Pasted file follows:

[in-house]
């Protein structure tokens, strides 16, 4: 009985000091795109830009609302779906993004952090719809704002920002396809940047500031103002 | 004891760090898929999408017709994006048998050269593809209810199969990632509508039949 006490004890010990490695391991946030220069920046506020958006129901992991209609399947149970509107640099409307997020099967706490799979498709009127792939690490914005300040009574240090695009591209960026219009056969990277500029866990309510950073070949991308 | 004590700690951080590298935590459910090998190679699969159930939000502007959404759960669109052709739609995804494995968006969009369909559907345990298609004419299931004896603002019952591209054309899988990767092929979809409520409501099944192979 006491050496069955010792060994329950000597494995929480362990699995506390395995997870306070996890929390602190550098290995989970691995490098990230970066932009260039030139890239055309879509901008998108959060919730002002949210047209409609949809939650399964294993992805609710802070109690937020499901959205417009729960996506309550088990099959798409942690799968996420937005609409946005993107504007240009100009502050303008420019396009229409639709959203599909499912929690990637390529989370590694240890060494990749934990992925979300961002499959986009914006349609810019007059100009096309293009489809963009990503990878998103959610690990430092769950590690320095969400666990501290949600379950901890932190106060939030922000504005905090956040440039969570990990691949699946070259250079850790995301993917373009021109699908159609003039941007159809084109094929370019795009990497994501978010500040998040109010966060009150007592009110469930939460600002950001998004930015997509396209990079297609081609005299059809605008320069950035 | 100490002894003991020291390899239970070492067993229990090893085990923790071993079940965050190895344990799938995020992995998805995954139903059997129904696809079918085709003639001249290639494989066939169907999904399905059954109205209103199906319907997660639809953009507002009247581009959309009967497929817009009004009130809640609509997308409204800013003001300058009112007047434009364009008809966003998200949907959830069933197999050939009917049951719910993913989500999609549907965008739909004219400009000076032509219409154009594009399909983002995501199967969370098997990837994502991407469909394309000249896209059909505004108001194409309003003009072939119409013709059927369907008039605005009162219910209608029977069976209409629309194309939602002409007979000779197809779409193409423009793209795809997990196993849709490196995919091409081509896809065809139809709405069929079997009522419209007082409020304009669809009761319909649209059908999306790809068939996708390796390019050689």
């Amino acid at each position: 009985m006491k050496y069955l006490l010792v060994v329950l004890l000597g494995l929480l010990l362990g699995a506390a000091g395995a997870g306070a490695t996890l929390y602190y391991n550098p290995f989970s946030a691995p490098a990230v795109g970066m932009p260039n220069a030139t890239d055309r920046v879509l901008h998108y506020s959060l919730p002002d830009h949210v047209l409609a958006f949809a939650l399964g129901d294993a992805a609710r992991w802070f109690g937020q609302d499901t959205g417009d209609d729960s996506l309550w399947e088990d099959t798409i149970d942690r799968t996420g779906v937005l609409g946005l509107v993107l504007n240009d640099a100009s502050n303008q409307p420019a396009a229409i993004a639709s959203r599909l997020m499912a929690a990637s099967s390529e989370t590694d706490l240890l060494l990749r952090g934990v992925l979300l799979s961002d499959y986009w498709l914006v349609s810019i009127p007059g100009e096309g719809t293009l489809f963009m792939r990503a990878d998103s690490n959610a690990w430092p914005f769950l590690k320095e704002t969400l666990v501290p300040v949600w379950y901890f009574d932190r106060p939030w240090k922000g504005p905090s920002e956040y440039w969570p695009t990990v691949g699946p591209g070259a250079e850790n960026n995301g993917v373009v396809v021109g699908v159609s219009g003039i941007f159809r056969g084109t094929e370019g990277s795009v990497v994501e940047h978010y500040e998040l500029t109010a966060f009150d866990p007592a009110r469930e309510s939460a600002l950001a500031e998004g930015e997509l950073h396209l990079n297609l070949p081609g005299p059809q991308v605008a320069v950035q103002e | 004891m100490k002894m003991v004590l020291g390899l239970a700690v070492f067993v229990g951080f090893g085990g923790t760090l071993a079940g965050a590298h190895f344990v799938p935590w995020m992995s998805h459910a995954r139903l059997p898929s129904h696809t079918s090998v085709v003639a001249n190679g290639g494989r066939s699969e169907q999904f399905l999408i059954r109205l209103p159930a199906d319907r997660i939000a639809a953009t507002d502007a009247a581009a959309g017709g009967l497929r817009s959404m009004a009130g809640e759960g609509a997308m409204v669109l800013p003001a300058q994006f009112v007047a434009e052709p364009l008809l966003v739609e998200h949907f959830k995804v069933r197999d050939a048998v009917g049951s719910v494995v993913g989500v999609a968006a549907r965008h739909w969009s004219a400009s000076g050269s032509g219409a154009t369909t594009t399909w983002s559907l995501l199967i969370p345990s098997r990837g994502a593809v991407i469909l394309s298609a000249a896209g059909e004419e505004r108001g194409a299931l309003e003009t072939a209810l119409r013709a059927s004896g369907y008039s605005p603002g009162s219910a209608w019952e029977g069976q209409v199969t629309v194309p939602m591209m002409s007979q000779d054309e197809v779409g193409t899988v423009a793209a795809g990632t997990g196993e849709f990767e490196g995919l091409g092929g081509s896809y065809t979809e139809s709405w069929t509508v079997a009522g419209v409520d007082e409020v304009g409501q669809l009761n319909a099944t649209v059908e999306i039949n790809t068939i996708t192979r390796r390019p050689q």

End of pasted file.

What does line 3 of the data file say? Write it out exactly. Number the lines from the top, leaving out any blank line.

């Amino acid at each position: 009985m006491k050496y069955l006490l010792v060994v329950l004890l000597g494995l929480l010990l362990g699995a506390a000091g395995a997870g306070a490695t996890l929390y602190y391991n550098p290995f989970s946030a691995p490098a990230v795109g970066m932009p260039n220069a030139t890239d055309r920046v879509l901008h998108y506020s959060l919730p002002d830009h949210v047209l409609a958006f949809a939650l399964g129901d294993a992805a609710r992991w802070f109690g937020q609302d499901t959205g417009d209609d729960s996506l309550w399947e088990d099959t798409i149970d942690r799968t996420g779906v937005l609409g946005l509107v993107l504007n240009d640099a100009s502050n303008q409307p420019a396009a229409i993004a639709s959203r599909l997020m499912a929690a990637s099967s390529e989370t590694d706490l240890l060494l990749r952090g934990v992925l979300l799979s961002d499959y986009w498709l914006v349609s810019i009127p007059g100009e096309g719809t293009l489809f963009m792939r990503a990878d998103s690490n959610a690990w430092p914005f769950l590690k320095e704002t969400l666990v501290p300040v949600w379950y901890f009574d932190r106060p939030w240090k922000g504005p905090s920002e956040y440039w969570p695009t990990v691949g699946p591209g070259a250079e850790n960026n995301g993917v373009v396809v021109g699908v159609s219009g003039i941007f159809r056969g084109t094929e370019g990277s795009v990497v994501e940047h978010y500040e998040l500029t109010a966060f009150d866990p007592a009110r469930e309510s939460a600002l950001a500031e998004g930015e997509l950073h396209l990079n297609l070949p081609g005299p059809q991308v605008a320069v950035q103002e | 004891m100490k002894m003991v004590l020291g390899l239970a700690v070492f067993v229990g951080f090893g085990g923790t760090l071993a079940g965050a590298h190895f344990v799938p935590w995020m992995s998805h459910a995954r139903l059997p898929s129904h696809t079918s090998v085709v003639a001249n190679g290639g494989r066939s699969e169907q999904f399905l999408i059954r109205l209103p159930a199906d319907r997660i939000a639809a953009t507002d502007a009247a581009a959309g017709g009967l497929r817009s959404m009004a009130g809640e759960g609509a997308m409204v669109l800013p003001a300058q994006f009112v007047a434009e052709p364009l008809l966003v739609e998200h949907f959830k995804v069933r197999d050939a048998v009917g049951s719910v494995v993913g989500v999609a968006a549907r965008h739909w969009s004219a400009s000076g050269s032509g219409a154009t369909t594009t399909w983002s559907l995501l199967i969370p345990s098997r990837g994502a593809v991407i469909l394309s298609a000249a896209g059909e004419e505004r108001g194409a299931l309003e003009t072939a209810l119409r013709a059927s004896g369907y008039s605005p603002g009162s219910a209608w019952e029977g069976q209409v199969t629309v194309p939602m591209m002409s007979q000779d054309e197809v779409g193409t899988v423009a793209a795809g990632t997990g196993e849709f990767e490196g995919l091409g092929g081509s896809y065809t979809e139809s709405w069929t509508v079997a009522g419209v409520d007082e409020v304009g409501q669809l009761n319909a099944t649209v059908e999306i039949n790809t068939i996708t192979r390796r390019p050689q």